Global Aggregate is represented by the Bloomberg Global Aggregate Index, a broad-based measure of the global investment-grade fixed-rate debt markets. Euro Aggregate is represented by the Bloomberg Global Aggregate Index - European Euro, which includes fixed-rate, investment-grade Euro denominated bonds. UK Aggregate: Bloomberg Global Aggregate Index - United Kingdom which includes fixed-rate, investment-grade sterling-denominated bonds. US Aggregate: Bloomberg US Aggregate Bond Index is composed of securities from the Bloomberg Government/Credit Bond Index, Mortgage-Backed Securities Index, Asset-Backed Securities Index, and Commercial Mortgage-Backed Securities Index. US Fixed MBS: Bloomberg Agency Fixed-Rate MBS Index tracks fixed-rate agency mortgage backed passthrough securities guaranteed by Ginnie Mae (GNMA), Fannie Mae (FNMA), and Freddie Mac (FHLMC). US CMBS: Bloomberg CMBS ERISA Eligible Index, which measures the performance of investment-grade commercial mortgage-backed securities, which are classes of securities that represent interests in pools of commercial mortgages. The index includes only CMBS that are Employee Retirement Income Security Act of 1974. US ABS: Bloomberg Asset-Backed Securities Index, the ABS component of the Bloomberg US Aggregate Index, which has three subsectors: credit and charge cards, autos, and utility. US IG Corporates: Bloomberg US Corporate  Bond Index covers all publicly issued, fixed rate, nonconvertible, investment-grade debt. US Corporates Aaa: Bloomberg Aaa Corporate Index designed to measure the performance of investment-grade corporate bonds that have a credit rating of Aaa; US Corporates Aa: Bloomberg Aa Corporate Index; US Corporates A: Bloomberg A Corporate Index, designed to measure the performance of investment-grade corporate bonds that have a credit rating of Aa; US Corporates Baa: Bloomberg Baa Corporate Index; designed to measure the performance of investment-grade corporate bonds that have a credit rating of Baa; US High-Yield Corporates: Bloomberg US Corporate High Yield Index is an unmanaged broad-based market-value-weighted index that tracks the total return performance of non-investment grade, fixed-rate, publicly placed, dollar denominated and nonconvertible debt registered with the Securities and Exchange Commission. Global IG Corporates: Bloomberg Global Credit - Corporate Index is an unmanaged index considered representative of fixed rate, non-investment grade debt of companies in the US, developed markets, and emerging markets. Emerging-Markets Debt: Bloomberg Emerging Markets Hard Currency Index includes USD-denominated debt from sovereign, quasi-sovereign, and corporate EM issuers. Bank Loans: LSTA Leveraged Loan Index, which is a market-value-weighted index that is designed to measure the performance of the US leveraged loan market based upon market weightings, spreads, and interest payments. JP Morgan Emerging Markets Bond Index Global Index is a broad-based, unmanaged index which tracks total return for external currency denominated debt (Brady bonds, loans, Eurobonds and US dollar-denominated local market instruments) in emerging markets. Bloomberg US MBS Index tracks fixed-rate agency mortgage backed pass-through securities guaranteed by Ginnie Mae (GNMA), Fannie Mae (FNMA), and Freddie Mac (FHLMC).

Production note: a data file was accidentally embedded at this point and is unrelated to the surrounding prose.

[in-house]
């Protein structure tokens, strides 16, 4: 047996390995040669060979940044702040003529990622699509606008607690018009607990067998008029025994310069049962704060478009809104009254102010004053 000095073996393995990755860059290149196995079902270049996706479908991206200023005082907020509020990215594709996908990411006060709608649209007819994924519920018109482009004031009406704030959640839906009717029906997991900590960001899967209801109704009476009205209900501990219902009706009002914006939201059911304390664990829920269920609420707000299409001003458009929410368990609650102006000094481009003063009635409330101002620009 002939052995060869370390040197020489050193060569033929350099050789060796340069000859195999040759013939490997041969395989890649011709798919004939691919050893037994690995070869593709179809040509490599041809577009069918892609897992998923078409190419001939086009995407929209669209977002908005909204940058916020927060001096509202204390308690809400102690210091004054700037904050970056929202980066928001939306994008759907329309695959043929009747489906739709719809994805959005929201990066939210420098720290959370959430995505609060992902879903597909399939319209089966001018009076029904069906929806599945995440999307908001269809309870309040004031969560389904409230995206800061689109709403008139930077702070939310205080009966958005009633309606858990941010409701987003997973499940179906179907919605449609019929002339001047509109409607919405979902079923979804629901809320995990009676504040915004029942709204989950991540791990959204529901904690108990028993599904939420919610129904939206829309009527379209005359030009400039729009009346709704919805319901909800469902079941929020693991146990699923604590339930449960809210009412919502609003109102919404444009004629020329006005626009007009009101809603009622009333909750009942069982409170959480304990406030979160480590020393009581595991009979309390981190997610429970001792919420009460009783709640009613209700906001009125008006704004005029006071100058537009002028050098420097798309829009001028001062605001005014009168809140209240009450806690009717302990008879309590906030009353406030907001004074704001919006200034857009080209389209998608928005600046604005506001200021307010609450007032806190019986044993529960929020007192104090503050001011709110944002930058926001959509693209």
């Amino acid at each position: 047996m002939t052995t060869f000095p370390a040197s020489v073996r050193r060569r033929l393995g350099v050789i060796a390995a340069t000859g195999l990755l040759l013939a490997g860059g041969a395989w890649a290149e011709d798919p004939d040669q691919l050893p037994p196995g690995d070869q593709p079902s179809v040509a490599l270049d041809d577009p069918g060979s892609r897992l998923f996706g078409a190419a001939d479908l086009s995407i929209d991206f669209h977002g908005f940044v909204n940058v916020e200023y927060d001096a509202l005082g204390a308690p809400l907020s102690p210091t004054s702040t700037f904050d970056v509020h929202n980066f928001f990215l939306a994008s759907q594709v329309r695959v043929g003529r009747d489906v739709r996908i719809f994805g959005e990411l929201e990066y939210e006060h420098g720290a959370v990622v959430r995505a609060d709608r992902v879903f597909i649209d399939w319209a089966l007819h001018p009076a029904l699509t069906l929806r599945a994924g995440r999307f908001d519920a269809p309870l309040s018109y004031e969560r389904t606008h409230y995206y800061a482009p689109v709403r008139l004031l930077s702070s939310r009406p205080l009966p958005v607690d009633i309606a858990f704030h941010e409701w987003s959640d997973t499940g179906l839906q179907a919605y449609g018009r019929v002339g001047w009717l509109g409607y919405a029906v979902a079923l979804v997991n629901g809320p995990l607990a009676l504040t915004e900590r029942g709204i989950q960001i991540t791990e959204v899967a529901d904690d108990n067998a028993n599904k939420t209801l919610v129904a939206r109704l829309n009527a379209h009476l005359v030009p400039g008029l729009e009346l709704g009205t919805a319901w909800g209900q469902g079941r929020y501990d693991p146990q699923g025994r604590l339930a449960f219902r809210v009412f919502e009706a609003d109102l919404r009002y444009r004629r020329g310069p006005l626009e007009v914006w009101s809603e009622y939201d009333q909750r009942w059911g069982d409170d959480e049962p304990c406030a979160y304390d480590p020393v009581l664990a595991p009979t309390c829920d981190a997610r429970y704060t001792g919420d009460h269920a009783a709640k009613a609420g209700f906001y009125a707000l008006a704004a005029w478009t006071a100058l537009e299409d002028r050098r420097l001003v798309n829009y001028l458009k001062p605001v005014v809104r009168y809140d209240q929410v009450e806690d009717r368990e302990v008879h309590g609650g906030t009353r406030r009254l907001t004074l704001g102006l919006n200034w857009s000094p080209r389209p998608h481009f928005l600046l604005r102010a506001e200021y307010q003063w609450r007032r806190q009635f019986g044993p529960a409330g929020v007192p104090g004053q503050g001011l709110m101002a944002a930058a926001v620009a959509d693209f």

“Bloomberg®” and any Bloomberg Index are service marks of Bloomberg Finance L.P. and its affiliates, including Bloomberg Index Services Limited (“BISL”), the administrator of the indices (collectively, “Bloomberg”) and have been licensed for use for certain purposes by Hartford Funds.Bloomberg is not affiliated with Hartford Funds, and Bloomberg does not approve, endorse, review, or recommend any Hartford Funds product. Bloomberg does not guarantee the timeliness, accurateness, or completeness of any data or information relating to Hartford Fund products.